Prenatal Nurse: Salary, Duties and Requirements
Learn about the education and preparation needed to become a prenatal nurse. Get a quick view of the requirements as well as details about degree programs, job duties and certification to find out if this is the career for you.
Perinatal nurses and nurse midwives provide patient care during the prenatal period, including labor, and during the postpartum period following childbirth. Prenatal nurses may order tests, monitor the fetus' development and talk to the parents about childbirth options. Licensed registered nurses who want to enter either of these occupations must earn a master's degree or complete a post-graduate certificate program if they already hold a master's in another field of nursing.
|Required Education||Master's degree or post-graduate certificate in nurse midwifery, perinatal nursing or another relevant field|
|Other Requirements||Valid nursing license; professional certification required for nurse midwives in many states|
|Projected Job Growth (2012-2022)*||29% for nurse midwives; 19% for all registered nurses|
|Median Salary (2013)*||$92,290 for nurse midwives; $66,220 for all registered nurses|
Sources: * U.S. Bureau of Labor Statistics (BLS).
Job Duties of Perinatal Nurses and Nurse Midwives
Both perinatal nurses and nurse midwives care for pregnant women during the prenatal period (before birth), during delivery and after delivery for up to the first few weeks of the baby's life. Prenatal duties in particular include ordering tests and interpreting lab results, performing physical examinations, monitoring fetal development and instructing prospective parents in various childbirth techniques. They often provide support and comfort during the birthing process. Postpartum care can include instruction in mother-child bonding and supplying appropriate care to the newborn. While these two types of nurses have similar duties, perinatal nurses are more apt to assist obstetricians with high-risk pregnancies while nurse midwives tend to assist with routine pregnancies and will contact the obstetrician if complications arise.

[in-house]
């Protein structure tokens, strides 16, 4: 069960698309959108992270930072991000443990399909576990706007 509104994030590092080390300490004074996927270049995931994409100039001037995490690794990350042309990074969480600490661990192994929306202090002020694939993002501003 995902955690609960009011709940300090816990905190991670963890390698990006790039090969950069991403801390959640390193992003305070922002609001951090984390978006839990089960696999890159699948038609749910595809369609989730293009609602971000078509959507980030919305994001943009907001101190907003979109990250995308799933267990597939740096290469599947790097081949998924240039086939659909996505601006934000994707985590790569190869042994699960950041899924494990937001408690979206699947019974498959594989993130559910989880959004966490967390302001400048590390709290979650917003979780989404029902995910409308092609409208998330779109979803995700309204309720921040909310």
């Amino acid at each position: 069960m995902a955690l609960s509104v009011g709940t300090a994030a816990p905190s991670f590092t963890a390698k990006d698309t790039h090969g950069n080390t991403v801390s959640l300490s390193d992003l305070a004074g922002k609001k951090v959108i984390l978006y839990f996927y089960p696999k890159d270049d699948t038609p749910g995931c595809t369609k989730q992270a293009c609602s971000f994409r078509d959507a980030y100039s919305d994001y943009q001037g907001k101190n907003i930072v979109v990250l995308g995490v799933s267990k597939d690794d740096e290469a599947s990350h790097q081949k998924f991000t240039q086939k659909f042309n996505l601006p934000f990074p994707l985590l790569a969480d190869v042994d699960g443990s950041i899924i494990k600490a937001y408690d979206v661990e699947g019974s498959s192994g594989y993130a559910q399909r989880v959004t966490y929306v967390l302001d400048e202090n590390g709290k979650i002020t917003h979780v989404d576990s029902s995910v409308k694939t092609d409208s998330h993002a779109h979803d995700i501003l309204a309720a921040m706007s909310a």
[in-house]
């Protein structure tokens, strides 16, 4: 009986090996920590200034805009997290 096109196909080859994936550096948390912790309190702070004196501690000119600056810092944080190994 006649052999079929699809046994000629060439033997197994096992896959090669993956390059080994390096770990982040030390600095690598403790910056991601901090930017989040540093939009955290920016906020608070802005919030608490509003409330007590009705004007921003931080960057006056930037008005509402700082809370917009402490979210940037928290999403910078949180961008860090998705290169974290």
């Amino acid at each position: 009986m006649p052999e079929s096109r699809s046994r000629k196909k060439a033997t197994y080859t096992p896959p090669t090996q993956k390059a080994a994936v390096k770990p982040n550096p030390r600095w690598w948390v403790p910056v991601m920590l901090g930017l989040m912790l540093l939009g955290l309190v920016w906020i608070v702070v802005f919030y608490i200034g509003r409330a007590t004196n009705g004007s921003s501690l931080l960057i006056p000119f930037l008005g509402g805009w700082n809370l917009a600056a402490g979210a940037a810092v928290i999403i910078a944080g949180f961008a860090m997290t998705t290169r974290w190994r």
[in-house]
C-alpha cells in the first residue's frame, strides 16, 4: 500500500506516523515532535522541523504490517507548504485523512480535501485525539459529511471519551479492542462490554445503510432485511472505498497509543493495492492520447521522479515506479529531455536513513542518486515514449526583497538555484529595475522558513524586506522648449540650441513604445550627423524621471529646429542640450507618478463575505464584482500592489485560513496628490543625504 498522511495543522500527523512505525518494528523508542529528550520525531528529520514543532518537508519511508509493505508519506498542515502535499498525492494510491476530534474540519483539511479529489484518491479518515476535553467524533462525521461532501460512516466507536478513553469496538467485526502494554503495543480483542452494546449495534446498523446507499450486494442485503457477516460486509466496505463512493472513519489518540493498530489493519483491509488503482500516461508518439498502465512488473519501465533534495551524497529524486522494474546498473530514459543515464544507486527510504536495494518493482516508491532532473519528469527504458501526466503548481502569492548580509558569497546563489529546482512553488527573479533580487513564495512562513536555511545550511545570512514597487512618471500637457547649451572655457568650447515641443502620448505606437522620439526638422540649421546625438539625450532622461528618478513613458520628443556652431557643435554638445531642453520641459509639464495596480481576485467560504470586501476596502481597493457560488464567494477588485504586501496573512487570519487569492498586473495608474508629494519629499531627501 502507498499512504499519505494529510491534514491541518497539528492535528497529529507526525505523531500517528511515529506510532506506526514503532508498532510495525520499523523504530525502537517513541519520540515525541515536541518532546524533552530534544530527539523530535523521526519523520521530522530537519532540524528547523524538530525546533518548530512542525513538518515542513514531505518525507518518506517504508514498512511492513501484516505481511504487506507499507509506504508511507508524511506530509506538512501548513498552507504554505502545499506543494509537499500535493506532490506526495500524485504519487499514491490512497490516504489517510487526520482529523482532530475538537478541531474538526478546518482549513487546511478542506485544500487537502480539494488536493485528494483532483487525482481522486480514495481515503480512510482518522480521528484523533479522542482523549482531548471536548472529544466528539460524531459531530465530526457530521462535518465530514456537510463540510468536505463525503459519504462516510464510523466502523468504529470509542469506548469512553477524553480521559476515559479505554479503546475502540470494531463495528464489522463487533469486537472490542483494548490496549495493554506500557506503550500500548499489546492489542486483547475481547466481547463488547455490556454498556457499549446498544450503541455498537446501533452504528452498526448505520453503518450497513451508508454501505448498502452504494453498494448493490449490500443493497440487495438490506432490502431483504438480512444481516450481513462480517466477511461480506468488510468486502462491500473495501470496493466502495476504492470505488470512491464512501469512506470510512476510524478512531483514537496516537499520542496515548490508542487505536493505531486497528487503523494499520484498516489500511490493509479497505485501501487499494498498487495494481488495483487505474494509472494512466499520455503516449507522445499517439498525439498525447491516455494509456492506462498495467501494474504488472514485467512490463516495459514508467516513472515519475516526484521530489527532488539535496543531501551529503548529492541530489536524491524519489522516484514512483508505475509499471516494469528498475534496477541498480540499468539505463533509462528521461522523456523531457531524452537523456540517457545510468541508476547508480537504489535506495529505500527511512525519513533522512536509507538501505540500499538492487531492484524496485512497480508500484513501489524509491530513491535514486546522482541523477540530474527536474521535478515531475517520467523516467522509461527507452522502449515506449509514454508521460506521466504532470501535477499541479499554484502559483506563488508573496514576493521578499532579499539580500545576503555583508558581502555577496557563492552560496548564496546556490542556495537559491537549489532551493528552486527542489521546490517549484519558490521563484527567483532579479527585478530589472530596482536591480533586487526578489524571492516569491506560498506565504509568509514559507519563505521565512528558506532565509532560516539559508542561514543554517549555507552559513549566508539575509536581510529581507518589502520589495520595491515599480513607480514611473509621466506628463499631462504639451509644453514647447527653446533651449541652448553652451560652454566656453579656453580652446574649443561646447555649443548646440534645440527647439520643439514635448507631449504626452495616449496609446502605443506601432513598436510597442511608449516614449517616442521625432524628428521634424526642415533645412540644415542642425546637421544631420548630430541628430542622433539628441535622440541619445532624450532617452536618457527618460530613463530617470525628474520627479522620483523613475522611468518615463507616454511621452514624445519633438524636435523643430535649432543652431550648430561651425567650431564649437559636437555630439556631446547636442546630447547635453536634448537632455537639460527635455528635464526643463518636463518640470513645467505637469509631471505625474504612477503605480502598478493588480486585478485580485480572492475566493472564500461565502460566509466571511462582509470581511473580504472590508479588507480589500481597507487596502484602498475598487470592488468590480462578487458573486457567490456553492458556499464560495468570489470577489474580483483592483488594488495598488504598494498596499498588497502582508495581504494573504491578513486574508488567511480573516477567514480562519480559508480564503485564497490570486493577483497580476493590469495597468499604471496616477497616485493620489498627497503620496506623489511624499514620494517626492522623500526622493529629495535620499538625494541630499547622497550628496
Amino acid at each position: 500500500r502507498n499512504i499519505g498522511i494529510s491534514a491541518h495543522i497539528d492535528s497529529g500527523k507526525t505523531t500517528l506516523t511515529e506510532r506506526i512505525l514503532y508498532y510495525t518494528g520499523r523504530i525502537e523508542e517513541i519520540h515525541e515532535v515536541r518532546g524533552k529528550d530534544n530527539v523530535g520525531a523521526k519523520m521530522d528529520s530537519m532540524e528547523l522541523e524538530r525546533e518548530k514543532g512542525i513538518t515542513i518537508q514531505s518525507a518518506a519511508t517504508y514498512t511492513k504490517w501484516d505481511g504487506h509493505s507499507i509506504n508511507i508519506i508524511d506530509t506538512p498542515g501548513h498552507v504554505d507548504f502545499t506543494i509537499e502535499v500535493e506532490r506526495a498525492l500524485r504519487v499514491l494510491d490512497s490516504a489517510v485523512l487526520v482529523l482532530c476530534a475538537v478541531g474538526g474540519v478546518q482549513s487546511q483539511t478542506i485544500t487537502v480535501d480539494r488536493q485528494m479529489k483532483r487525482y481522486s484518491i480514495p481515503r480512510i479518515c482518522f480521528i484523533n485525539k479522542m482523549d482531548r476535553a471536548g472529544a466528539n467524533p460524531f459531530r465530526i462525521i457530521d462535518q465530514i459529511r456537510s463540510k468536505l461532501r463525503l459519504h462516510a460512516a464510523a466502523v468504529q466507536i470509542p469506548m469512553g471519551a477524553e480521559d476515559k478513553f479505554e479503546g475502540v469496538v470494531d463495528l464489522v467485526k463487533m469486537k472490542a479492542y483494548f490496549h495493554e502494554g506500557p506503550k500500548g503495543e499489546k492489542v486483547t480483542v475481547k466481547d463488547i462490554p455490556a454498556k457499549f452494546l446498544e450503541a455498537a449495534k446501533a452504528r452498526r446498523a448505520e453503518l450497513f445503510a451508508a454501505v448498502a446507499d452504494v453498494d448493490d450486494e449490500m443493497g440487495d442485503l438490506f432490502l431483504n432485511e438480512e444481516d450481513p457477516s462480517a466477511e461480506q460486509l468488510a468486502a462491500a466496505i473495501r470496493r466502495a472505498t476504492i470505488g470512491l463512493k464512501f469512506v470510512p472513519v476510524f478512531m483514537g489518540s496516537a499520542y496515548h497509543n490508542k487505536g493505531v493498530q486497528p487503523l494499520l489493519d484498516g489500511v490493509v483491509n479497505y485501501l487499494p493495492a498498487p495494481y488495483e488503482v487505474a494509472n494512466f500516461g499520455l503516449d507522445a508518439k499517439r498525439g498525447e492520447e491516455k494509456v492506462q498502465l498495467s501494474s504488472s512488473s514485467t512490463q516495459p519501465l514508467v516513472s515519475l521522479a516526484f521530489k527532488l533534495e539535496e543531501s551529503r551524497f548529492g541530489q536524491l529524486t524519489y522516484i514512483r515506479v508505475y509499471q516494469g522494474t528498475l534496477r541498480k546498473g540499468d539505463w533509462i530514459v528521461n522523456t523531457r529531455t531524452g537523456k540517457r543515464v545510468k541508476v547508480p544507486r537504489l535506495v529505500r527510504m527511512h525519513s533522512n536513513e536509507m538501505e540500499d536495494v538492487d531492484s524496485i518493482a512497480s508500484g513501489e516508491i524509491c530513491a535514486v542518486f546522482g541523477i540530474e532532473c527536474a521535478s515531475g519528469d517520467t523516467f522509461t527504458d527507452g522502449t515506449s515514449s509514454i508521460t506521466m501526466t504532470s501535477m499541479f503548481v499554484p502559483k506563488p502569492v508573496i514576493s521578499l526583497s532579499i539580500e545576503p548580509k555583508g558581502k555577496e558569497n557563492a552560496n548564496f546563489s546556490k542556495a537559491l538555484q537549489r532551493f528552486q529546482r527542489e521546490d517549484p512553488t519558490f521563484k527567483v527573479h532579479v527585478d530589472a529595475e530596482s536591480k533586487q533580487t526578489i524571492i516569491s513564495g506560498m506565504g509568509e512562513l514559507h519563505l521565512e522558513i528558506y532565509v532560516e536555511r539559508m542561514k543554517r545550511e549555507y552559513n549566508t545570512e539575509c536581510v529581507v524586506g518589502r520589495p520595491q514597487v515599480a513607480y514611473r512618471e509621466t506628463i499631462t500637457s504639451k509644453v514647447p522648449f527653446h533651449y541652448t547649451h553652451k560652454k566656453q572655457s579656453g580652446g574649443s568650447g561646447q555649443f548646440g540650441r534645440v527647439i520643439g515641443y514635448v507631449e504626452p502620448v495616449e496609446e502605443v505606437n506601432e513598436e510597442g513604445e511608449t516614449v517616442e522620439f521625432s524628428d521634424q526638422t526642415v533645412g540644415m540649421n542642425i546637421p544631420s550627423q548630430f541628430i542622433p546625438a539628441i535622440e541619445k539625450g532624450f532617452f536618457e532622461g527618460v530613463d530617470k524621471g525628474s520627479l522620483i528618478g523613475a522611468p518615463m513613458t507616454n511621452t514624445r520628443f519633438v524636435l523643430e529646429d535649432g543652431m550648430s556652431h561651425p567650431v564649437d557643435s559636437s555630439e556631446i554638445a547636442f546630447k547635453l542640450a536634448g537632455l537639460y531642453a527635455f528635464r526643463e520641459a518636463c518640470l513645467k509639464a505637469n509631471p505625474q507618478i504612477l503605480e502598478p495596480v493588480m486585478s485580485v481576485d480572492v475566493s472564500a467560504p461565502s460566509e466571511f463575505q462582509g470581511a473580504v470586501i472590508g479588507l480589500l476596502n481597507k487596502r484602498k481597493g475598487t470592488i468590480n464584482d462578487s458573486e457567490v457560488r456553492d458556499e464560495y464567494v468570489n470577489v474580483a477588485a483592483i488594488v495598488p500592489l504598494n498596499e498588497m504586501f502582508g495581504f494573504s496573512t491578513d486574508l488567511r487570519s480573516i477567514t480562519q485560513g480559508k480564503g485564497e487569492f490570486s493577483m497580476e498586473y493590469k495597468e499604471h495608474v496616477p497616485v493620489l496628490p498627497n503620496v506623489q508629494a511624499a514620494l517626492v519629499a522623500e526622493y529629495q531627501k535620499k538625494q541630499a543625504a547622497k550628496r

Education Requirements for Perinatal Nurses and Nurse Midwives
Nurses aspiring to specialize in perinatal nursing or as a nurse midwife must have a post baccalaureate degree. Master's degree programs in either field are available, as are advanced certificate programs for nurses with a master's in another area of nursing. In order to earn a Master of Science in Nursing in one of these specialties, one must hold, at minimum, a bachelor's degree in nursing and be a licensed registered nurse.
Certification as a nurse midwife is available for advance practice nurses who want to work in this particular field. In order to be certified, applicants must pass a written exam provided by The American College of Nurse Midwives.
According to the U.S. Bureau of Labor Statistics (BLS), nurse midwives earned an annual median wage of $92,290 in 2013. While the BLS offers no specific salary information for perinatal or prenatal nurses in particular, it does report that registered nurses earned an annual median salary of $66,220 in 2013. Annual income can vary depending on experience, certification and work setting.
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